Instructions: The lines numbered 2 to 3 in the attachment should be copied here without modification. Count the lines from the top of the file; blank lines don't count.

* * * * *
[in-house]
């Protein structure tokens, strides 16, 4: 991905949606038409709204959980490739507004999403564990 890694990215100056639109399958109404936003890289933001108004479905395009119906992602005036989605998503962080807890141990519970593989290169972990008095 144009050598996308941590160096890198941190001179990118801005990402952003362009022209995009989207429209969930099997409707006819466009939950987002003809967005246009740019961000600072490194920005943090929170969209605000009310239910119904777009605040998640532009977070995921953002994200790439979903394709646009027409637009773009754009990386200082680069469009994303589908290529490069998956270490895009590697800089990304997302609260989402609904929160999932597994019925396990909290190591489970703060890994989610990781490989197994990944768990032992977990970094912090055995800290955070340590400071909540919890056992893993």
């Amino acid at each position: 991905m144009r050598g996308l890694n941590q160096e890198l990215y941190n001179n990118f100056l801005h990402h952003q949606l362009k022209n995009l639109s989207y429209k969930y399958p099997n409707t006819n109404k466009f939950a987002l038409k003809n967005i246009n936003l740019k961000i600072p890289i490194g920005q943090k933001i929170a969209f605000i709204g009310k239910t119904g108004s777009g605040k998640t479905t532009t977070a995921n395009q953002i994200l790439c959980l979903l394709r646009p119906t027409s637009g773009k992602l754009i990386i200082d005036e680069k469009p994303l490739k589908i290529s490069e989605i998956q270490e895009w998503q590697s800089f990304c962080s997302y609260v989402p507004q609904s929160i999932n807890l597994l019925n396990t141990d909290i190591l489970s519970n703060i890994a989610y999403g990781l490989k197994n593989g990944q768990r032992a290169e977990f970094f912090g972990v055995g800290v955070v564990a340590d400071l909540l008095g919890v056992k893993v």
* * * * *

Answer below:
């Protein structure tokens, strides 16, 4: 991905949606038409709204959980490739507004999403564990 890694990215100056639109399958109404936003890289933001108004479905395009119906992602005036989605998503962080807890141990519970593989290169972990008095 144009050598996308941590160096890198941190001179990118801005990402952003362009022209995009989207429209969930099997409707006819466009939950987002003809967005246009740019961000600072490194920005943090929170969209605000009310239910119904777009605040998640532009977070995921953002994200790439979903394709646009027409637009773009754009990386200082680069469009994303589908290529490069998956270490895009590697800089990304997302609260989402609904929160999932597994019925396990909290190591489970703060890994989610990781490989197994990944768990032992977990970094912090055995800290955070340590400071909540919890056992893993």
């Amino acid at each position: 991905m144009r050598g996308l890694n941590q160096e890198l990215y941190n001179n990118f100056l801005h990402h952003q949606l362009k022209n995009l639109s989207y429209k969930y399958p099997n409707t006819n109404k466009f939950a987002l038409k003809n967005i246009n936003l740019k961000i600072p890289i490194g920005q943090k933001i929170a969209f605000i709204g009310k239910t119904g108004s777009g605040k998640t479905t532009t977070a995921n395009q953002i994200l790439c959980l979903l394709r646009p119906t027409s637009g773009k992602l754009i990386i200082d005036e680069k469009p994303l490739k589908i290529s490069e989605i998956q270490e895009w998503q590697s800089f990304c962080s997302y609260v989402p507004q609904s929160i999932n807890l597994l019925n396990t141990d909290i190591l489970s519970n703060i890994a989610y999403g990781l490989k197994n593989g990944q768990r032992a290169e977990f970094f912090g972990v055995g800290v955070v564990a340590d400071l909540l008095g919890v056992k893993v």